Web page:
May 3, 2011
A Pastor's Thoughts on Knowing What People Give
Facts and assumptions about a good--but complex--question
Editor's Note: In November, TheYourChurchBlog.com published "Should Pastors Know What People Give?" It generated numerous responses, some in favor of the idea, some opposed. We recently came across another viewpoint on the question by Larry Osborne, pastor of North Coast Church in California and author of Sticky Church.
Larry permitted us to offer it today as a guest post:
One subject that’s always good for a little controversy is a discussion of whether or not a pastor should have access to congregational giving records. Years ago, I was a proud, card-carrying member of the “I-don’t-know-who-gives-what” tribe. But I changed my mind after being challenged and realizing that:
- I had a hard time explaining why a pastor is any different from other ministry leaders (think missionaries, parachurch ministries, Christian media, seminaries, and the like).
- I had a hard time explaining why capital campaigns are different. No one seems to object to the pastor knowing about large commitments and gifts to a building project. So how is this different than gifts to the general fund?
- I found nothing in the scriptures supporting my viewpoint. Frankly, all the verses I used to support staying in the dark could just as well be applied to missionaries or anyone leading any ministry—even the church treasurer—something that no one I know of advocates. The idea that a local church pastor is somehow different is simply not Biblical.
- Even though I took pride in not knowing, I still made subconscious assumptions. I couldn’t help it. It’s human nature. But once I had the facts in hand, I was amazed at how inaccurate most of my assumptions were.
Awhile back, I was discussing this with a group of pastors at a gathering I was hosting. The very next day I had an experience that showed once again why having the facts is always better than making assumptions—and how having the facts radically changes (and should change) the way we deal with individuals.
Our church was being picketed by the carpenters’ union. Their huge “Labor Dispute – SHAME ON NORTH COAST CHURCH” sign showed up during the week and during our worship services in an attempt to “motivate” us into firing a non-union subcontractor we’d hired to work on our new campus construction.
After the first weekend of picketing, we received an e-mail from a concerned parishioner. He informed us that after prayer and reflection his family would no longer be giving their “first fruits” to our ministry. He said he would still give the Lord what was His, but it just wouldn’t be to North Coast—at least not until the issue with the union was resolved.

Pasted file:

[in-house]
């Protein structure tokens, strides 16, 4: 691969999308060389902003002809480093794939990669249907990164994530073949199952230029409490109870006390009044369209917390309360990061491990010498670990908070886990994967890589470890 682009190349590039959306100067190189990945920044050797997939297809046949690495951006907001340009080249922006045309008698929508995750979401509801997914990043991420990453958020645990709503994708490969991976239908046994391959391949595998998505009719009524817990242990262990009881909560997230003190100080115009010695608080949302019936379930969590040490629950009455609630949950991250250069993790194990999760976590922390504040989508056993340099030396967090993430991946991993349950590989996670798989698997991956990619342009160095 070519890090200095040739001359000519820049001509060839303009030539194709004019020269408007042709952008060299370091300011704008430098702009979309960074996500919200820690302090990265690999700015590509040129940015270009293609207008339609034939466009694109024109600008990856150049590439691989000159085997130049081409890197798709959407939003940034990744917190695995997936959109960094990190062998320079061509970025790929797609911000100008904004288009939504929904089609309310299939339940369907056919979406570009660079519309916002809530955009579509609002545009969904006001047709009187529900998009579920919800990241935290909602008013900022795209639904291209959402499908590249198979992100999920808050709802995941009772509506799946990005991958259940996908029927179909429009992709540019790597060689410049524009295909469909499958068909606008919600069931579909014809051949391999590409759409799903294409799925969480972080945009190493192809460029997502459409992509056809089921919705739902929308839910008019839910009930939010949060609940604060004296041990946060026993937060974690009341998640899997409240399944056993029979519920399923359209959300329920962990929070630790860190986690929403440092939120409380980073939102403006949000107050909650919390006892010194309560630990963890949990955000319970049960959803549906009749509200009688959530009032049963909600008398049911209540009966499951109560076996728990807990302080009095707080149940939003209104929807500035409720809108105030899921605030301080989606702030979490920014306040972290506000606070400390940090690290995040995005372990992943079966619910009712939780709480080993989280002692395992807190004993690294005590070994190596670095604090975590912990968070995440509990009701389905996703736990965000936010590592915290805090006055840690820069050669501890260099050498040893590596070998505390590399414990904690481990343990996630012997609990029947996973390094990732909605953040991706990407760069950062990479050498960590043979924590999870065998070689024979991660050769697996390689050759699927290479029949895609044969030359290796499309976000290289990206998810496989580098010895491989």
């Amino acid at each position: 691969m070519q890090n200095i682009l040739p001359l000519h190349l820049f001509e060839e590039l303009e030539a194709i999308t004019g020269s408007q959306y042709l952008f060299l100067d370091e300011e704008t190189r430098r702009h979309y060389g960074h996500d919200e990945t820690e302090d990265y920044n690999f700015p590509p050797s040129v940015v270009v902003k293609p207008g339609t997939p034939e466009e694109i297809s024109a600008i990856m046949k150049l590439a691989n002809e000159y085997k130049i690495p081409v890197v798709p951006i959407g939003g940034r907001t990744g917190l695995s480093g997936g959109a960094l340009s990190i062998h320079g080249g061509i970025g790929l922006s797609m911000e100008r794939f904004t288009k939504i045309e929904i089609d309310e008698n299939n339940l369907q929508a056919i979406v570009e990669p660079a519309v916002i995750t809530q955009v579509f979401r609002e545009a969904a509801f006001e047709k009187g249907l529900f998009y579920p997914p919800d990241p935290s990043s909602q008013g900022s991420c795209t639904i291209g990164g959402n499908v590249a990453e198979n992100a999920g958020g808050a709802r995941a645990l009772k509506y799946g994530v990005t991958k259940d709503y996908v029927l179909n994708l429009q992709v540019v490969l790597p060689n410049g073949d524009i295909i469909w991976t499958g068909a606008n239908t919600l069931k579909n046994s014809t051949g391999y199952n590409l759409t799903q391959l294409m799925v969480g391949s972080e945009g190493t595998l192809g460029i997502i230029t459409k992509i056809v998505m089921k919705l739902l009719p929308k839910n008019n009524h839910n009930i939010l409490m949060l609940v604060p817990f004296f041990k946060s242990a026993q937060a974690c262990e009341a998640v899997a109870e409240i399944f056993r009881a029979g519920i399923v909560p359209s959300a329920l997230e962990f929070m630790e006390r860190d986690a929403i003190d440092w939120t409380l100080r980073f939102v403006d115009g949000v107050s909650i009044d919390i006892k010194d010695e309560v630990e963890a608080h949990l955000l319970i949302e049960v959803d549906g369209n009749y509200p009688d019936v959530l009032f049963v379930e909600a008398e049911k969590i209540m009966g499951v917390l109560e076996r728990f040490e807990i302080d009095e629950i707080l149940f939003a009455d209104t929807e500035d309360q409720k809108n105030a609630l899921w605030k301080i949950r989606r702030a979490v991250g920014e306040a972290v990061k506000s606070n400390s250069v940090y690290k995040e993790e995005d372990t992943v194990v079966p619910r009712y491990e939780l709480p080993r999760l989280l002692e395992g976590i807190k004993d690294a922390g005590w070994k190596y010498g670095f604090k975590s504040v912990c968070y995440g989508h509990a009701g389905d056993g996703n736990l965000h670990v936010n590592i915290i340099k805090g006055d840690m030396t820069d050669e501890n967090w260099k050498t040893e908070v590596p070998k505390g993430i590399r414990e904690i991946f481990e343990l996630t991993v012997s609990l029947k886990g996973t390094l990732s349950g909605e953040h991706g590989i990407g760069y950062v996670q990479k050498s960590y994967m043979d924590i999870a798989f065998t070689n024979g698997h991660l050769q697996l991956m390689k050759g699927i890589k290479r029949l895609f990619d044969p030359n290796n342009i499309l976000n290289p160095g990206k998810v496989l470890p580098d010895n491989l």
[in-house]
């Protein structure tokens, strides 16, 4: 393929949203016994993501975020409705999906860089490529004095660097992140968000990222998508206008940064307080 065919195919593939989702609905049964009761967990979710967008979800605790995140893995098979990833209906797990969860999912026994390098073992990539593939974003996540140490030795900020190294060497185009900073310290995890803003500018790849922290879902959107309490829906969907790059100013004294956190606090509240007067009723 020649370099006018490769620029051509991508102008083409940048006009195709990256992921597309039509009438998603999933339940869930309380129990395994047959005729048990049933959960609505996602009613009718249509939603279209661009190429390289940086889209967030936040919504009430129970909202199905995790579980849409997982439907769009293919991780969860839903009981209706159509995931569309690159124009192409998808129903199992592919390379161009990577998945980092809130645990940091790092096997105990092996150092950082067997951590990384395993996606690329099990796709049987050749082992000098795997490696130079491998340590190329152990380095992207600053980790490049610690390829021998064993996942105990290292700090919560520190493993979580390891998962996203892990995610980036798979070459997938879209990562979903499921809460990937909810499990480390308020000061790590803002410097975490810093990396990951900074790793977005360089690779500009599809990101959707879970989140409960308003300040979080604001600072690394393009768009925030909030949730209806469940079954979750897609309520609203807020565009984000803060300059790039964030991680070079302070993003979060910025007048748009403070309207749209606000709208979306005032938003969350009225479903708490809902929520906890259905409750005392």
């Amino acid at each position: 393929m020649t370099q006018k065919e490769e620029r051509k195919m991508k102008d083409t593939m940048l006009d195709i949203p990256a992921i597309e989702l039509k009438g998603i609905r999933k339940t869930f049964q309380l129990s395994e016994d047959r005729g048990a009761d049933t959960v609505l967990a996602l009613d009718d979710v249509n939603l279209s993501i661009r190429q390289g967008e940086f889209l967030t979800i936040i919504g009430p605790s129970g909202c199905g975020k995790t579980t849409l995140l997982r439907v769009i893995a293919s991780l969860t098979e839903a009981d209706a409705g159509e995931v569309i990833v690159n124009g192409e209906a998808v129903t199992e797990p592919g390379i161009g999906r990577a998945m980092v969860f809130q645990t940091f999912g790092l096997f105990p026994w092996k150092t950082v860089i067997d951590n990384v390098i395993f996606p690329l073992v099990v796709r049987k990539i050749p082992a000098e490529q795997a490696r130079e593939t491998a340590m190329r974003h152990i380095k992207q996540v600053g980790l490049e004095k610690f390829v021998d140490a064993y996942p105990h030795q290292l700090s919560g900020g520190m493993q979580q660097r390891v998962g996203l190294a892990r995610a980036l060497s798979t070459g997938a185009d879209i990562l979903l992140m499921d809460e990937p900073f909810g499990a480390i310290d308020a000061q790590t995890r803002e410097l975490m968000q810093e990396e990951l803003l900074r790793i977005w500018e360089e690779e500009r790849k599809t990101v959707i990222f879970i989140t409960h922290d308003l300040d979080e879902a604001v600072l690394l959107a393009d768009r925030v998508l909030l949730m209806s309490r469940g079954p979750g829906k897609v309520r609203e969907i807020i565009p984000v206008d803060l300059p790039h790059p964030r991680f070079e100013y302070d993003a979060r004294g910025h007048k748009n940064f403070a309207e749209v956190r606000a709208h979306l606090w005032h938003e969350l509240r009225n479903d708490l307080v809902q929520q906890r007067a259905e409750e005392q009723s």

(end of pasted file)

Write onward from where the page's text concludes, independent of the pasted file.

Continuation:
He then went on to say that though he didn’t particularly care for the methods the union was using, he felt our church had a moral obligation to support companies that provide a living wage in order to show the community that we care about people and not just the bottom line. He concluded by thanking us for the way our ministry and teaching had blessed his family and promised that his entire family would continue to pray for us as we worked to resolve the issue.
If you were in my shoes, how would you respond—not just in terms of what would you say or write, but in terms of how would you feel?
Based on content and tone, it’s clear that the writer is a union member, but he’s also a strong Christian, fully committed to the church, praying for it regularly, and supporting it with his “first fruits.” My bet is that you’d wonder if other families like his were thinking the same thing—and if they were, what they might do in response.
Here’s how I responded.
I asked my assistant to get me some facts. Who was this gentleman? What was his attendance pattern and involvement in our small group ministry? And what was his giving record?
Here’s what I found out: He attended our church for a couple of years. He was never involved in a small group. His “first fruits” giving the previous year was all of $500. Year-to-date, it was zero.
Now come on. Let’s admit it. That changes things a bit, doesn’t it?
Frankly, for me, the facts changed everything. Rather than crafting a response appropriate for a strong Christian, highly committed to our church, I needed to put together a response designed for a "big hat, no cattle" Christian making an empty threat about cutting back his non-existent financial support. It needed to be addressed to someone who talked a good game, but whose deepest loyalty ran far more with the union movement than his local church.
Once I had the facts in hand, I realized the best way to respond would read something like this:
Thank you for sharing your concerns about resolving the issue with the protesters. I fully understand, in light of your union loyalties, why you might be hesitant to give God’s “first fruits” to a church that hires non-union workers.
Perhaps that’s a sign that we are not the best church for you or your family at this time; especially since we’re likely to continue to use our donated funds to hire the lowest qualified bidder on this and other projects in the future.
In light of your concerns, I have asked our finance department to return to you all the “first fruits” gifts you have given to our church so far this year so that you can forward them on to a ministry you can fully support. Unfortunately, we couldn’t find a record of any such gifts.
Rest assured, if we find any, we will send them to you posthaste. In the meantime, may God guide you and your family as you search for a church worthy of your full support.
Sincerely,Pastor Larry Osborne
Now, did I really send it?
That’s between him, me, and the Lord.
In the meantime, what would you done once you knew the facts? And how might that differ from what you would have done with nothing but some assumptions based on his e-mail?